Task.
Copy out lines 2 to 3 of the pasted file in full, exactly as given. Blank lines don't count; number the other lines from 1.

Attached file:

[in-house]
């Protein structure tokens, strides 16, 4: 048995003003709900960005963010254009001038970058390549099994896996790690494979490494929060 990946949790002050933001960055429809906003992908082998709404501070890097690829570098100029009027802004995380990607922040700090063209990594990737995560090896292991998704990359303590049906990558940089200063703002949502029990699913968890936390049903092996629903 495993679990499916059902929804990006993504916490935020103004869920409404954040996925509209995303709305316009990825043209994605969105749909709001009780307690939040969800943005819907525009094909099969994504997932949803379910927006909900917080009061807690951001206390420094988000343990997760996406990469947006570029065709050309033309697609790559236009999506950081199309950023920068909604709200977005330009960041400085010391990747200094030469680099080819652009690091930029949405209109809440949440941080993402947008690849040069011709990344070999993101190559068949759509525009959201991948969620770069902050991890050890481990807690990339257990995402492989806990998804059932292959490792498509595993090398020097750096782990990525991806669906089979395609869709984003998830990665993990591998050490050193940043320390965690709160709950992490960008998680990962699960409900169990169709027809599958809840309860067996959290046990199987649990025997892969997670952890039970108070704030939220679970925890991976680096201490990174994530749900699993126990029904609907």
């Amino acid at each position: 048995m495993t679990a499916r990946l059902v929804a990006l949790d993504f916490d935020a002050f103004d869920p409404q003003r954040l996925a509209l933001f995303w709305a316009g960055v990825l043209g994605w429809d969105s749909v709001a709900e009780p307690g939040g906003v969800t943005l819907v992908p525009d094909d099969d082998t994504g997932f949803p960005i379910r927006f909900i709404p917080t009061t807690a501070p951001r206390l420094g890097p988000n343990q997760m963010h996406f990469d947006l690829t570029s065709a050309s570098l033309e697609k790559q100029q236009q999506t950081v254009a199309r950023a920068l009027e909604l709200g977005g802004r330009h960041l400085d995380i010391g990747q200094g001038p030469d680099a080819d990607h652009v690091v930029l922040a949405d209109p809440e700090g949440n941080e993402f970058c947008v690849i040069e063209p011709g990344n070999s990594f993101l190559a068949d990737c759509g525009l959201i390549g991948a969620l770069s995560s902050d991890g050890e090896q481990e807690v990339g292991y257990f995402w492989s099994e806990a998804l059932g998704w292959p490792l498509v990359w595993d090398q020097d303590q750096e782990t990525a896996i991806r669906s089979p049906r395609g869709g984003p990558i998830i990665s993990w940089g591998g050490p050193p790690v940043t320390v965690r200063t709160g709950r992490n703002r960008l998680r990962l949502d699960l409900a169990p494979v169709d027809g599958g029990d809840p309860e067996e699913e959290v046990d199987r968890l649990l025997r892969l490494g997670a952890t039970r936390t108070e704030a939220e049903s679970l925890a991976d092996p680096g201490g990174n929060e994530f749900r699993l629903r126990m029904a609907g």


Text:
């Protein structure tokens, strides 16, 4: 048995003003709900960005963010254009001038970058390549099994896996790690494979490494929060 990946949790002050933001960055429809906003992908082998709404501070890097690829570098100029009027802004995380990607922040700090063209990594990737995560090896292991998704990359303590049906990558940089200063703002949502029990699913968890936390049903092996629903 495993679990499916059902929804990006993504916490935020103004869920409404954040996925509209995303709305316009990825043209994605969105749909709001009780307690939040969800943005819907525009094909099969994504997932949803379910927006909900917080009061807690951001206390420094988000343990997760996406990469947006570029065709050309033309697609790559236009999506950081199309950023920068909604709200977005330009960041400085010391990747200094030469680099080819652009690091930029949405209109809440949440941080993402947008690849040069011709990344070999993101190559068949759509525009959201991948969620770069902050991890050890481990807690990339257990995402492989806990998804059932292959490792498509595993090398020097750096782990990525991806669906089979395609869709984003998830990665993990591998050490050193940043320390965690709160709950992490960008998680990962699960409900169990169709027809599958809840309860067996959290046990199987649990025997892969997670952890039970108070704030939220679970925890991976680096201490990174994530749900699993126990029904609907």
């Amino acid at each position: 048995m495993t679990a499916r990946l059902v929804a990006l949790d993504f916490d935020a002050f103004d869920p409404q003003r954040l996925a509209l933001f995303w709305a316009g960055v990825l043209g994605w429809d969105s749909v709001a709900e009780p307690g939040g906003v969800t943005l819907v992908p525009d094909d099969d082998t994504g997932f949803p960005i379910r927006f909900i709404p917080t009061t807690a501070p951001r206390l420094g890097p988000n343990q997760m963010h996406f990469d947006l690829t570029s065709a050309s570098l033309e697609k790559q100029q236009q999506t950081v254009a199309r950023a920068l009027e909604l709200g977005g802004r330009h960041l400085d995380i010391g990747q200094g001038p030469d680099a080819d990607h652009v690091v930029l922040a949405d209109p809440e700090g949440n941080e993402f970058c947008v690849i040069e063209p011709g990344n070999s990594f993101l190559a068949d990737c759509g525009l959201i390549g991948a969620l770069s995560s902050d991890g050890e090896q481990e807690v990339g292991y257990f995402w492989s099994e806990a998804l059932g998704w292959p490792l498509v990359w595993d090398q020097d303590q750096e782990t990525a896996i991806r669906s089979p049906r395609g869709g984003p990558i998830i990665s993990w940089g591998g050490p050193p790690v940043t320390v965690r200063t709160g709950r992490n703002r960008l998680r990962l949502d699960l409900a169990p494979v169709d027809g599958g029990d809840p309860e067996e699913e959290v046990d199987r968890l649990l025997r892969l490494g997670a952890t039970r936390t108070e704030a939220e049903s679970l925890a991976d092996p680096g201490g990174n929060e994530f749900r699993l629903r126990m029904a609907g």